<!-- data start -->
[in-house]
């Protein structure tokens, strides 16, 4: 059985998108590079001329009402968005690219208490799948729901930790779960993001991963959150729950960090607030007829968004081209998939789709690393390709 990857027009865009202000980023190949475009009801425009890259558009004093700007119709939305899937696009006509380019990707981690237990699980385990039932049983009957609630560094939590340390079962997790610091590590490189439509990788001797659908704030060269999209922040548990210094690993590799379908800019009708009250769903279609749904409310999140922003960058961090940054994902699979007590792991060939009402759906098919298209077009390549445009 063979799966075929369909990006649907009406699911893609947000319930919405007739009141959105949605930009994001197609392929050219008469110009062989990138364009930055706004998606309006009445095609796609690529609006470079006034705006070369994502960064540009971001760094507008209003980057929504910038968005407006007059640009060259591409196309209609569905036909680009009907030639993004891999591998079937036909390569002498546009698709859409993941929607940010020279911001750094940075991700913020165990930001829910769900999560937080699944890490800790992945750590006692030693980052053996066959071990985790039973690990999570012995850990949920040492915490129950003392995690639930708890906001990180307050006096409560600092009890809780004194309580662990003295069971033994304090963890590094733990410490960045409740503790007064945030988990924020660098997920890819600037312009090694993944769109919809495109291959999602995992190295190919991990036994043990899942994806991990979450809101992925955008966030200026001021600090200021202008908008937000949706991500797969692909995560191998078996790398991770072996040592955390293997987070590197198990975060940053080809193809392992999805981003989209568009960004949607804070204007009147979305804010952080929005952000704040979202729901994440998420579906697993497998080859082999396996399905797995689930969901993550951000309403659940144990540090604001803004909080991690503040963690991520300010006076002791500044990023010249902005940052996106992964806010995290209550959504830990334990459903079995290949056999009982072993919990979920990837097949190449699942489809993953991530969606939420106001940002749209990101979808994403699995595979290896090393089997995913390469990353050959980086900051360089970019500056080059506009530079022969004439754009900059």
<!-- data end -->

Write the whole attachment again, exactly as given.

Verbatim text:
[in-house]
């Protein structure tokens, strides 16, 4: 059985998108590079001329009402968005690219208490799948729901930790779960993001991963959150729950960090607030007829968004081209998939789709690393390709 990857027009865009202000980023190949475009009801425009890259558009004093700007119709939305899937696009006509380019990707981690237990699980385990039932049983009957609630560094939590340390079962997790610091590590490189439509990788001797659908704030060269999209922040548990210094690993590799379908800019009708009250769903279609749904409310999140922003960058961090940054994902699979007590792991060939009402759906098919298209077009390549445009 063979799966075929369909990006649907009406699911893609947000319930919405007739009141959105949605930009994001197609392929050219008469110009062989990138364009930055706004998606309006009445095609796609690529609006470079006034705006070369994502960064540009971001760094507008209003980057929504910038968005407006007059640009060259591409196309209609569905036909680009009907030639993004891999591998079937036909390569002498546009698709859409993941929607940010020279911001750094940075991700913020165990930001829910769900999560937080699944890490800790992945750590006692030693980052053996066959071990985790039973690990999570012995850990949920040492915490129950003392995690639930708890906001990180307050006096409560600092009890809780004194309580662990003295069971033994304090963890590094733990410490960045409740503790007064945030988990924020660098997920890819600037312009090694993944769109919809495109291959999602995992190295190919991990036994043990899942994806991990979450809101992925955008966030200026001021600090200021202008908008937000949706991500797969692909995560191998078996790398991770072996040592955390293997987070590197198990975060940053080809193809392992999805981003989209568009960004949607804070204007009147979305804010952080929005952000704040979202729901994440998420579906697993497998080859082999396996399905797995689930969901993550951000309403659940144990540090604001803004909080991690503040963690991520300010006076002791500044990023010249902005940052996106992964806010995290209550959504830990334990459903079995290949056999009982072993919990979920990837097949190449699942489809993953991530969606939420106001940002749209990101979808994403699995595979290896090393089997995913390469990353050959980086900051360089970019500056080059506009530079022969004439754009900059």